Valley Song

Rated 3.0

Valley Song, the ninth of Athol Fugard’s demanding and artful plays to be produced at Celebration Arts, is his first post-apartheid work, and it touches the least upon the racial politics of segregation and colonialism. Instead, Valley Song focuses upon a generational clash that is played out unnumbered times the world over. Yes, the relationship of Abraam Jonkers (James Wheatley) and his granddaughter Veronica (Alena Ross) is complicated by the racial politics of South Africa, but the real conflict is between Jonkers’ traditional, homebound hopes and the young woman’s fame-and-fortune dreams.

The play is carried by Fugard’s poetic language, which creates at every phrase the natural and rugged beauty of the Karoo Valley. But the agricultural life in Karoo, as it is throughout the rural parts of the United States, is disappearing quickly—so quickly that Jonkers can’t quite grasp it. Young people leave, whether from rebellion (as his daughter did) or in search of the opportunity for which his granddaughter longs.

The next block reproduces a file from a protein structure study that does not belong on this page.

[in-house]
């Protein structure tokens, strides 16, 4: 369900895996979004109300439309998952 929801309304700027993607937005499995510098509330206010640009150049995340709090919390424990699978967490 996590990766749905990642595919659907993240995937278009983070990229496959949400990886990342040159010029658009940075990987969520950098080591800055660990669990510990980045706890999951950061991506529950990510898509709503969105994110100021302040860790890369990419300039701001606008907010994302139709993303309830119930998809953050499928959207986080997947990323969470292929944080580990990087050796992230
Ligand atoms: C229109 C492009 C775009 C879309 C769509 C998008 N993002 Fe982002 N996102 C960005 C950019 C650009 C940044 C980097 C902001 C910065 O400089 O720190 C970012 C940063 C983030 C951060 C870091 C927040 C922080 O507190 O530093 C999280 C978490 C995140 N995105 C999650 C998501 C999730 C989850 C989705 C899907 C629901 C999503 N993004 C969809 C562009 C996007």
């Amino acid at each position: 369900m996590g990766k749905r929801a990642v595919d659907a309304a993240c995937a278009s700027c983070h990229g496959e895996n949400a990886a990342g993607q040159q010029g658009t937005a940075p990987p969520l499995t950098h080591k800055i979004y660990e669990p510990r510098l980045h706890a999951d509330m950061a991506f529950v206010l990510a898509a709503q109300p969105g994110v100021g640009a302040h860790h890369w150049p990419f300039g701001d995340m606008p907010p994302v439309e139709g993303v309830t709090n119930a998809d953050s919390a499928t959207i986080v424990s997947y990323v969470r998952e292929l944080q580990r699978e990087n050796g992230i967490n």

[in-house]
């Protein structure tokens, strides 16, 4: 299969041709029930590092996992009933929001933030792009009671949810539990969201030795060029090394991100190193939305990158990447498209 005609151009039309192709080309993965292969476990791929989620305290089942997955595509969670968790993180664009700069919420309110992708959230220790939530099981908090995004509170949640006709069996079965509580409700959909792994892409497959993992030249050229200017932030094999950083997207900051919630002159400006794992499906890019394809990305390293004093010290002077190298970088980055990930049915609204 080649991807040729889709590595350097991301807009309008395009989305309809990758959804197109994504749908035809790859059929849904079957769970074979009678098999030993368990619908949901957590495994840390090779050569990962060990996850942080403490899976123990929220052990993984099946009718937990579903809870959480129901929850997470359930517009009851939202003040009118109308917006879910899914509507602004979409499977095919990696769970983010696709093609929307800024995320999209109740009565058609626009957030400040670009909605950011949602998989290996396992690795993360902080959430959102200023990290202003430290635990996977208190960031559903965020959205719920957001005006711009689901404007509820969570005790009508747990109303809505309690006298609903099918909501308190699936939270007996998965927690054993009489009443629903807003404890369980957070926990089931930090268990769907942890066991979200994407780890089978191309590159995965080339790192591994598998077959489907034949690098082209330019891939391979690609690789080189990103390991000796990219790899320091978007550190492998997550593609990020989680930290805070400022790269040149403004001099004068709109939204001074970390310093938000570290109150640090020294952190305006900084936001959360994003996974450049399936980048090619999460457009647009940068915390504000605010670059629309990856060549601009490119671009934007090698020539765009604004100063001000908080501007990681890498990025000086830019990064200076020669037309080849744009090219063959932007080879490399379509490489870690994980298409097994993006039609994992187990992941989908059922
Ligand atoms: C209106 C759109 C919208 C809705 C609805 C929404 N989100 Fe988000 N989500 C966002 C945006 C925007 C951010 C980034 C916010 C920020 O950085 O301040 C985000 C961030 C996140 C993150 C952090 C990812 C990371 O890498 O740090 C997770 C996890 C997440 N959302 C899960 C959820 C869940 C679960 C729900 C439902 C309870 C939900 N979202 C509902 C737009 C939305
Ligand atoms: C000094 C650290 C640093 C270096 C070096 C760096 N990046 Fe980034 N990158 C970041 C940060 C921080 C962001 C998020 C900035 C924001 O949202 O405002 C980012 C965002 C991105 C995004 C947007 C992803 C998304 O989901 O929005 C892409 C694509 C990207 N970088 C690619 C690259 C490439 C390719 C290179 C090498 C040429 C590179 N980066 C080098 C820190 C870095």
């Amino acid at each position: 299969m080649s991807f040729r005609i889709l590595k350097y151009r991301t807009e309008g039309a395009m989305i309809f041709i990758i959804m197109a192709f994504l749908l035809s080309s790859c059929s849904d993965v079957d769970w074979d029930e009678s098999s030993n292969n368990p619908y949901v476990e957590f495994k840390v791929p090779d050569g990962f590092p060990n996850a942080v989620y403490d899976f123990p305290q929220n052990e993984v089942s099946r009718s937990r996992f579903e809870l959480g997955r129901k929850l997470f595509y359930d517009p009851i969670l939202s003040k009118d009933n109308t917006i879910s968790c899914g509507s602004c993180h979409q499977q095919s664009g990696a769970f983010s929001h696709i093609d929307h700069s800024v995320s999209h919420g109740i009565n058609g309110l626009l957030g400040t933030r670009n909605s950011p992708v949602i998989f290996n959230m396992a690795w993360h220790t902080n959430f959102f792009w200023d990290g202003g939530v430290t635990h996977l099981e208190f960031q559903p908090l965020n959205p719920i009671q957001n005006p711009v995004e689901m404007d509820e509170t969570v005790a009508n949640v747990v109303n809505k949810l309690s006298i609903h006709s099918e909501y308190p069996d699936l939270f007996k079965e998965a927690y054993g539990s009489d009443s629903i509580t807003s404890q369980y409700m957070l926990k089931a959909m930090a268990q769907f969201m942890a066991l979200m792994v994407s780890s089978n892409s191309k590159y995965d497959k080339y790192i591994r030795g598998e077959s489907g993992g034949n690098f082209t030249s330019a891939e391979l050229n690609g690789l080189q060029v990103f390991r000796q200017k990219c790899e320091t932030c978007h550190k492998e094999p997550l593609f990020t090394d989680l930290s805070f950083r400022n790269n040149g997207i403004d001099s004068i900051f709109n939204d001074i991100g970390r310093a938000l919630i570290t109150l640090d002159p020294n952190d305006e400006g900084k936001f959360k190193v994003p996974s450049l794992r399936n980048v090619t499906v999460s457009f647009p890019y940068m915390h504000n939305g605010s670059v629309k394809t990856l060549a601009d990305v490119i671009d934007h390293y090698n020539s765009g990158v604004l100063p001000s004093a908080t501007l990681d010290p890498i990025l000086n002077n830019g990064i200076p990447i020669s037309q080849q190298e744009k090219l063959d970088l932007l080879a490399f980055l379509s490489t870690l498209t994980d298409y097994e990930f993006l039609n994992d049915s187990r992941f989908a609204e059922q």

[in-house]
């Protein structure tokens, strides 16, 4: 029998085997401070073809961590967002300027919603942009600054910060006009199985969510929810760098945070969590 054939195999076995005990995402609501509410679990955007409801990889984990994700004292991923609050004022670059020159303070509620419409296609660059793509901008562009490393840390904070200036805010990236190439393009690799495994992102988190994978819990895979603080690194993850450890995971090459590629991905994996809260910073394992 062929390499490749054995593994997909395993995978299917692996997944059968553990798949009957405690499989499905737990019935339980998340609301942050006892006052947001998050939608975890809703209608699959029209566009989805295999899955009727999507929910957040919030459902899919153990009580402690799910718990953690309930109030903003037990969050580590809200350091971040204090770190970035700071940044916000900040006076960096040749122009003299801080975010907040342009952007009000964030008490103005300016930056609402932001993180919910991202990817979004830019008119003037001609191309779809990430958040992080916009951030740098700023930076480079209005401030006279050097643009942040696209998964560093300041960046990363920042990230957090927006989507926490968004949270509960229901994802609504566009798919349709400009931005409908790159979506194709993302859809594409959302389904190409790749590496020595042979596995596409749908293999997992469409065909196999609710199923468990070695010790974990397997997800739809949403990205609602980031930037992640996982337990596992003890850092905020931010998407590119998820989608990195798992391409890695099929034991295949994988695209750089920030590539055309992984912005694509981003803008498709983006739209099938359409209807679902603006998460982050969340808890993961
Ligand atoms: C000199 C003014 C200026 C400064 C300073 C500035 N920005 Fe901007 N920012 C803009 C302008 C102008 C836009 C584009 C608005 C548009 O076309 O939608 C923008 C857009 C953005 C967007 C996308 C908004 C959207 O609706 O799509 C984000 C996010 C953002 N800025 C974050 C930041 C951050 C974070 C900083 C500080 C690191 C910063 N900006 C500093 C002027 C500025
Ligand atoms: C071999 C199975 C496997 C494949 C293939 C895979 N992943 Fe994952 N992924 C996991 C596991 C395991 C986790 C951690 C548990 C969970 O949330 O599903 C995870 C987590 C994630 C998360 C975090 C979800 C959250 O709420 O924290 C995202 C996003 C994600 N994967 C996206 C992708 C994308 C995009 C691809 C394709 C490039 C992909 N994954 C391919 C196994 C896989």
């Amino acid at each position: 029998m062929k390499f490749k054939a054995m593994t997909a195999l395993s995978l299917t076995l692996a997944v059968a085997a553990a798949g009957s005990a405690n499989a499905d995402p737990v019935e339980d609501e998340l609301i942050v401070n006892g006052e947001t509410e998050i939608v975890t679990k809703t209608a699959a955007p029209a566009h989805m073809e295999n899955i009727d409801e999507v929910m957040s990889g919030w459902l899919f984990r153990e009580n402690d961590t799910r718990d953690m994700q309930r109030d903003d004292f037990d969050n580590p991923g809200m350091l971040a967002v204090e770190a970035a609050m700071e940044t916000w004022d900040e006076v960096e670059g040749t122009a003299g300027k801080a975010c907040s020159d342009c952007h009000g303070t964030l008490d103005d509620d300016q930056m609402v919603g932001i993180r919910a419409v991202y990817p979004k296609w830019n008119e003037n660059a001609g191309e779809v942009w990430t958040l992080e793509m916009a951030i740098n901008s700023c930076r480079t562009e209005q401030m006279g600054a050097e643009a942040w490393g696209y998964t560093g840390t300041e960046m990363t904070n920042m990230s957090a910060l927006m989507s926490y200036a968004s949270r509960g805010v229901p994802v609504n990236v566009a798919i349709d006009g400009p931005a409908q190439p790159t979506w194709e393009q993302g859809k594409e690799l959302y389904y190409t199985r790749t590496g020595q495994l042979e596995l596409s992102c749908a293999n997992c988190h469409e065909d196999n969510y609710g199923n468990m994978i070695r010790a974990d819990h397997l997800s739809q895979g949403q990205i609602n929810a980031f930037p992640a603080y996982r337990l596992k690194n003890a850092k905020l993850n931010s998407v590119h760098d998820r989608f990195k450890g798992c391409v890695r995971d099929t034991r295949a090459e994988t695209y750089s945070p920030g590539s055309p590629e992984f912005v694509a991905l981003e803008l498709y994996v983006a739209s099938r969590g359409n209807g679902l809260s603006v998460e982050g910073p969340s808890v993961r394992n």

Wheatley’s performance was hesitant in spots but had all the intensity he usually brings to his roles. And Ross, a senior at St. Francis High School, brings a fresh, full voice to the songs. The only real problem was the lighting; glitches plagued the opening-night performance, making the actors’ work that much harder. Hopefully, these difficulties will be quickly resolved.